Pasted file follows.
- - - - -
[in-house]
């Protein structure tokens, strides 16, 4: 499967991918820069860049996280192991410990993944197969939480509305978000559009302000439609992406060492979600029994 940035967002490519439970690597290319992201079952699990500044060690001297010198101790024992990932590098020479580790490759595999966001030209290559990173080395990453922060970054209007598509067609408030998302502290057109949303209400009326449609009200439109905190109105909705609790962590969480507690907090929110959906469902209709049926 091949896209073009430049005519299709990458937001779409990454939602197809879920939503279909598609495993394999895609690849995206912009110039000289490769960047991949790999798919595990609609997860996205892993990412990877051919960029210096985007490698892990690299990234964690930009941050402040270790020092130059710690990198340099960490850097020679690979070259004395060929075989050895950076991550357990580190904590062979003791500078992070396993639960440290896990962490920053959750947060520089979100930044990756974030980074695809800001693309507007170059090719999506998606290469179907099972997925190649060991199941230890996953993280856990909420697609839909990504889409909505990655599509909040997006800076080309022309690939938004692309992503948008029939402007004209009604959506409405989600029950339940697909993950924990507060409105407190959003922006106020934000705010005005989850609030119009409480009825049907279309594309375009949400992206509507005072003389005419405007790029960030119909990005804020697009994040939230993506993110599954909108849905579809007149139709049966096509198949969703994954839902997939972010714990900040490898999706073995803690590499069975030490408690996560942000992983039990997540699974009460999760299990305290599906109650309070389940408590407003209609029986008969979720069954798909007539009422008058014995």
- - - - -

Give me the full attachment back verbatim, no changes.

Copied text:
[in-house]
């Protein structure tokens, strides 16, 4: 499967991918820069860049996280192991410990993944197969939480509305978000559009302000439609992406060492979600029994 940035967002490519439970690597290319992201079952699990500044060690001297010198101790024992990932590098020479580790490759595999966001030209290559990173080395990453922060970054209007598509067609408030998302502290057109949303209400009326449609009200439109905190109105909705609790962590969480507690907090929110959906469902209709049926 091949896209073009430049005519299709990458937001779409990454939602197809879920939503279909598609495993394999895609690849995206912009110039000289490769960047991949790999798919595990609609997860996205892993990412990877051919960029210096985007490698892990690299990234964690930009941050402040270790020092130059710690990198340099960490850097020679690979070259004395060929075989050895950076991550357990580190904590062979003791500078992070396993639960440290896990962490920053959750947060520089979100930044990756974030980074695809800001693309507007170059090719999506998606290469179907099972997925190649060991199941230890996953993280856990909420697609839909990504889409909505990655599509909040997006800076080309022309690939938004692309992503948008029939402007004209009604959506409405989600029950339940697909993950924990507060409105407190959003922006106020934000705010005005989850609030119009409480009825049907279309594309375009949400992206509507005072003389005419405007790029960030119909990005804020697009994040939230993506993110599954909108849905579809007149139709049966096509198949969703994954839902997939972010714990900040490898999706073995803690590499069975030490408690996560942000992983039990997540699974009460999760299990305290599906109650309070389940408590407003209609029986008969979720069954798909007539009422008058014995």